Library reopening Monday 1 June 2020. See Frequently Asked Questions here
The Library has recently acquired the extraordinary archive of Peter Slater, one of Australia’s best-known ornithologists.
Created between 1970-2009, the archive comprises both manuscript and pictorial material, and provides a fascinating insight into his work. His watercolour drawings of birds are remarkable for their crispness, photorealistic depiction, detailed texture of the feathers and vividly rendered pigments, particularly for the parrots and kingfishers. He is noted for his exceptional ability in capturing the iridescence of feathers.
Born in 1932, Slater grew up in Western Australia and later moved to Queensland. He developed a keen interest in bird photography from an early age, winning numerous awards in international exhibitions. In 1964 he was made an artist of the International Federation of Photographic Art (Fédération Internationale de l'Art Photographique). Becoming a professional artist in 1968, he has also written on a variety of ornithological subjects, producing more than 30 books and field guides — often in collaboration with his wife and son.
Slater’s work includes some of the most popular guides to Australian birds in the 20th century — the two-volume Field Guide to Australian Birds, JD Macdonald’s Birds of Australia, and The Slater Field Guide to Australian Birds. They have been reprinted numerous times since first being published. The archive includes approximately 3500 individual images in total.
The two volume Field Guide to Australian Birds (1970–74) is significant as the first national bird field guide produced since Neville Cayley’s What Bird is That? in 1931.
The Slater Field Guide to Australian Birds, first published in 1986, was truly a joint effort of the entire Slater family — it was illustrated by Peter, his wife Pat wrote the text, and their son Raoul contributed the maps. This popular household title was a revised edition of his earlier two volume field guide.
Slater was passionate about making birdwatching more accessible for the non-expert, and made the decision to group birds according to their habitat for ease of identification, and insisted on a compact size that could slip into a pocket or glovebox and be used in the field by beginner and expert birdwatchers.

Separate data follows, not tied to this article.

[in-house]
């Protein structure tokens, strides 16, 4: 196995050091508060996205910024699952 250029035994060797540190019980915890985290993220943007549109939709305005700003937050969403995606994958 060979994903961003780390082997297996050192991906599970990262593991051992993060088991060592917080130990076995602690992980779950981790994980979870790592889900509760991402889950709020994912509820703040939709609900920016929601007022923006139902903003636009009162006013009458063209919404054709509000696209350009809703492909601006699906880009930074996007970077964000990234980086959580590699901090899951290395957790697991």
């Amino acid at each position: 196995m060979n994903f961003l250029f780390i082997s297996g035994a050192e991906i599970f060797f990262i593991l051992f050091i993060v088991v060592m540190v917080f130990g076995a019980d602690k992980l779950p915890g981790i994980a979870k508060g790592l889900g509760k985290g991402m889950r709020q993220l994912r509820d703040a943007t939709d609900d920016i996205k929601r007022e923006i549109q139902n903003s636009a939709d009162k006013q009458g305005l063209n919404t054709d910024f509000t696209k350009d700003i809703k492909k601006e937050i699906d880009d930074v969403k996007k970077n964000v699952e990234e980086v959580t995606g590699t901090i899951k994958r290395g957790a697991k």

A second updated and reorganised edition of The Slater Field Guide to Australian Birds was issued in 2009. It describes and illustrates approximately 800 species, featuring 64 new or revised colour plates, and incorporates all the new birds recorded in Australia since 1986.
Importantly, these revisions document the changes and discoveries regarding Australian birdlife in even this relatively short period of time between 1986 and 2009. Each bird was colour-matched against a specimen in a museum using the Villalobos Colour Atlas to achieve the exact colour mixing for accuracy. Slater notes that he favoured a technique of representing birds side-on to assist with easy comparisons between species. The side-on view is also a practical choice as it allows for the greatest amount of information compressed into the smallest area.
Penny Olsen, author of Feather and Brush: Three Centuries of Bird Art states that Slater ‘reckons to have painted every Australian bird no less than four times’. The Library holds an internationally significant collection of natural history works, particularly works documenting Australia’s unique bird life, dating from European discovery and colonisation in the 18th century through to contemporary works in the 20th and 21st century. Slater’s illustrations continue the tradition of scientific and aesthetic documentation of Australian bird species that can be traced back to the artists in the NSW colony.
The Archive is currently being carefully listed, arranged and described to ensure researchers can discover this amazing collection in the future.